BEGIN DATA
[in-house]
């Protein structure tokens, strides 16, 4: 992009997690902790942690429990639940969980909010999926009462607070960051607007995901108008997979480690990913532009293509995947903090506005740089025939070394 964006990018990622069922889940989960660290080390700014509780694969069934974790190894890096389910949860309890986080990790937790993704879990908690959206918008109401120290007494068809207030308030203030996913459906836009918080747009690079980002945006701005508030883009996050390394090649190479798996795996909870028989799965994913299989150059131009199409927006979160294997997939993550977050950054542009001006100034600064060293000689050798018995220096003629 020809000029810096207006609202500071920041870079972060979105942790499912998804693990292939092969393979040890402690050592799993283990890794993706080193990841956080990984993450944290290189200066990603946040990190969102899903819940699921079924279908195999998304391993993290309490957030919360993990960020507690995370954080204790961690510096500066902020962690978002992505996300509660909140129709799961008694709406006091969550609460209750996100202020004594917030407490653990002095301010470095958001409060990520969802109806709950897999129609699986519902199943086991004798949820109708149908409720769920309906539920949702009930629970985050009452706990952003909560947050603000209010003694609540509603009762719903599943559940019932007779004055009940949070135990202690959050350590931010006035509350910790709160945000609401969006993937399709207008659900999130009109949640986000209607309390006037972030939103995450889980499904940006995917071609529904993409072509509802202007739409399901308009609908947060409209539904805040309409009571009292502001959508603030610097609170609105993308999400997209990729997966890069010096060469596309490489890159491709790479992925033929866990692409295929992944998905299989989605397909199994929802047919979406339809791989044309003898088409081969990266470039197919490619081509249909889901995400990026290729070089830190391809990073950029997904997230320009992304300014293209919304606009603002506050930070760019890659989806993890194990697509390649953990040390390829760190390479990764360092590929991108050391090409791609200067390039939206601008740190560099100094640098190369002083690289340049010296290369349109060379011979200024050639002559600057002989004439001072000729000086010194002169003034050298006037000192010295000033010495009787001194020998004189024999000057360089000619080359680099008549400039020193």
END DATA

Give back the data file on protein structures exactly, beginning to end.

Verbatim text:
[in-house]
């Protein structure tokens, strides 16, 4: 992009997690902790942690429990639940969980909010999926009462607070960051607007995901108008997979480690990913532009293509995947903090506005740089025939070394 964006990018990622069922889940989960660290080390700014509780694969069934974790190894890096389910949860309890986080990790937790993704879990908690959206918008109401120290007494068809207030308030203030996913459906836009918080747009690079980002945006701005508030883009996050390394090649190479798996795996909870028989799965994913299989150059131009199409927006979160294997997939993550977050950054542009001006100034600064060293000689050798018995220096003629 020809000029810096207006609202500071920041870079972060979105942790499912998804693990292939092969393979040890402690050592799993283990890794993706080193990841956080990984993450944290290189200066990603946040990190969102899903819940699921079924279908195999998304391993993290309490957030919360993990960020507690995370954080204790961690510096500066902020962690978002992505996300509660909140129709799961008694709406006091969550609460209750996100202020004594917030407490653990002095301010470095958001409060990520969802109806709950897999129609699986519902199943086991004798949820109708149908409720769920309906539920949702009930629970985050009452706990952003909560947050603000209010003694609540509603009762719903599943559940019932007779004055009940949070135990202690959050350590931010006035509350910790709160945000609401969006993937399709207008659900999130009109949640986000209607309390006037972030939103995450889980499904940006995917071609529904993409072509509802202007739409399901308009609908947060409209539904805040309409009571009292502001959508603030610097609170609105993308999400997209990729997966890069010096060469596309490489890159491709790479992925033929866990692409295929992944998905299989989605397909199994929802047919979406339809791989044309003898088409081969990266470039197919490619081509249909889901995400990026290729070089830190391809990073950029997904997230320009992304300014293209919304606009603002506050930070760019890659989806993890194990697509390649953990040390390829760190390479990764360092590929991108050391090409791609200067390039939206601008740190560099100094640098190369002083690289340049010296290369349109060379011979200024050639002559600057002989004439001072000729000086010194002169003034050298006037000192010295000033010495009787001194020998004189024999000057360089000619080359680099008549400039020193």